Op-Ed: Rats in the basement

Rat (verb); slang- to turn informer; squeal

| January 26, 2016

The above definition was held in high regard, begging for space in my head as I waited for my first Niner Times meeting to commence. The concept of the rodent family Muridae, of the genus rattus, was not something that often frequented my mind. I promise I do not spend time aimlessly conjuring up notions of beasts hell-bent on plaguing both my mind and the world with vile undertakings. Still, though, I couldn’t escape thinking about rats as the meeting progressed.

A quick inner-reflection to the elements surrounding the heralded times quickly waned my perplexities. You see, the Niner Times office is headquartered in the lower level of the student union- below the surface. A series of hallways connect the numerous custodial closets and maintenance rooms, too many to count, that hind behind an inconspicuous mechanized identity. Enter the office of the Times, a sanctuary for ideas and academic communication that appears to peacefully coexist amongst the churning of the machine. Imagine a labyrinth of sorts, pitting the complex corridor connectors together in a rather organized, yet anarchic, fashion. Each tunnel, so to speak, can be traced back to the main Niner Times office, which serves as the artery that ceaselessly pumps out life to the rest of the basement. The main nest.

It doesn’t take a zoologist or national geographic enthusiast to understand rats are rather fond of basements. The dark, damp environment seems to be a quaint destination for an animal that revels in filth. Another noteworthy semblance to the rat lies in their affinity for extensive channels and tunnels.  So sitting there, ignoring the one job I had at just listening, I began making out an awfully apparent distinction: we were rats.

What? No way had this intern guy refer to himself, much less his new colleagues, as dirty vermin. While I am not particularly keen on owning the label of rat, I really cannot see away around this matter. Let’s go back to the original sentence, the opening definition of rat. I would say “to turn informer” is sufficient enough a claim to substantiate the work writers do for newspapers. Perhaps little squealing in the literal sense occurs, granted, but I guarantee the figurative approach is well in practice.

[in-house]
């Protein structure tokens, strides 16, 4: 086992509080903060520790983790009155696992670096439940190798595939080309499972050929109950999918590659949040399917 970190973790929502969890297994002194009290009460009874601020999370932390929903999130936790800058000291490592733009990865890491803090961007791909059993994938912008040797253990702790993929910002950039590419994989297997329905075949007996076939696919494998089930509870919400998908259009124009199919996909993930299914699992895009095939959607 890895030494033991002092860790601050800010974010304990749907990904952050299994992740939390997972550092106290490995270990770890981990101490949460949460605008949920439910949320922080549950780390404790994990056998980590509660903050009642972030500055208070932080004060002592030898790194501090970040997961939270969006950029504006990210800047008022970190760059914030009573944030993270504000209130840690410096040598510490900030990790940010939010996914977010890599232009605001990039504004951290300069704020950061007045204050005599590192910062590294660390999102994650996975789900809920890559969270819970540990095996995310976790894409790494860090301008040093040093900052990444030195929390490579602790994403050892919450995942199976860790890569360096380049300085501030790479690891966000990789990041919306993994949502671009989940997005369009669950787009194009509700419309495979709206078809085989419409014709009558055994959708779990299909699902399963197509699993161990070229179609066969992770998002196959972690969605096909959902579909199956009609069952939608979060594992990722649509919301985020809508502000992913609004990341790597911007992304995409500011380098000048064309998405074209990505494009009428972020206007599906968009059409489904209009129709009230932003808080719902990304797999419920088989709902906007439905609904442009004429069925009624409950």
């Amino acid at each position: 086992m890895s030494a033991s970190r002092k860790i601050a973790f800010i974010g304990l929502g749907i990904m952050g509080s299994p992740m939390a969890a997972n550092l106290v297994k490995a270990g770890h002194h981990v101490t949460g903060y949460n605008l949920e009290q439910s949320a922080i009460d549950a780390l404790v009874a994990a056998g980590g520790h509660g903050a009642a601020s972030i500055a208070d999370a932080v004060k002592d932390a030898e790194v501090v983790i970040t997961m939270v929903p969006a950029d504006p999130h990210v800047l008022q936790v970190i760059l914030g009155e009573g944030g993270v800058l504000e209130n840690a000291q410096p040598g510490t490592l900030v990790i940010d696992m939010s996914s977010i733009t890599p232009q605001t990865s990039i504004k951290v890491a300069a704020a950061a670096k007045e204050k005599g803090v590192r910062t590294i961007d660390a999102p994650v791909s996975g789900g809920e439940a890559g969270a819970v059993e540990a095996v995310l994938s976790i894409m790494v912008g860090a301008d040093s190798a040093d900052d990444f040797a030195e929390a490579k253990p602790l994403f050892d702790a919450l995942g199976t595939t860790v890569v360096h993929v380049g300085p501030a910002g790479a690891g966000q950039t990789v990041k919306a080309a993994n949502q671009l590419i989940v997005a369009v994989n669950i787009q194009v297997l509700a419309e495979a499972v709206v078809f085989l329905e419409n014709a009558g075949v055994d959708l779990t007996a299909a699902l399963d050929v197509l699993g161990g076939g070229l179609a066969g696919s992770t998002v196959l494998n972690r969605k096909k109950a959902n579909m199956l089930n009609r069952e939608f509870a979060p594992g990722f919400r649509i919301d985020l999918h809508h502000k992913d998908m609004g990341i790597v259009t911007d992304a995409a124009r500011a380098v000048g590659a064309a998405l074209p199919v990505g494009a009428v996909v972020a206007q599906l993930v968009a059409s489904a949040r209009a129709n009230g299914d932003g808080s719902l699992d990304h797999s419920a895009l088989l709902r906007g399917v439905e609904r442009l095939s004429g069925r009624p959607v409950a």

At root, anytime the collective minds of the Niner Times places any pieces of work into fruition, they would be subscribing to the action of the informer. Paired with the underground network of our habitat, the office, one can see the comparison in true light. Our job is to seek after information so as to further assimilate it within the student body. The process of ‘ratting out’ justifies this behavior. And it should, because it is not necessarily a bad thing. This title I can deal with.

The similarity really came too when the Editor-in-Chief warned us not to wander about the basements hallways after dark, or when the Union was under lock and key. He explained that the rattling and pitter patter of our footsteps freaks out the janitors, who can only assume our scurrying to be indicative of intruders. I thought this as both comedic and strikingly appropriate. I couldn’t even begin to imagine the sheer horror, absolute fright displayed across these workers faces upon the realization that their feared burglars were, in fact, rats scampering as they please. Or equally as traumatizing, student writers.

Archived editions of the Niner Times displayed on the walls of the basement offices. Photo by Casey Aldridge.

Archived editions of the Niner Times displayed on the walls of the basement offices. Photo by Casey Aldridge.

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Category:Opinion, Student Life

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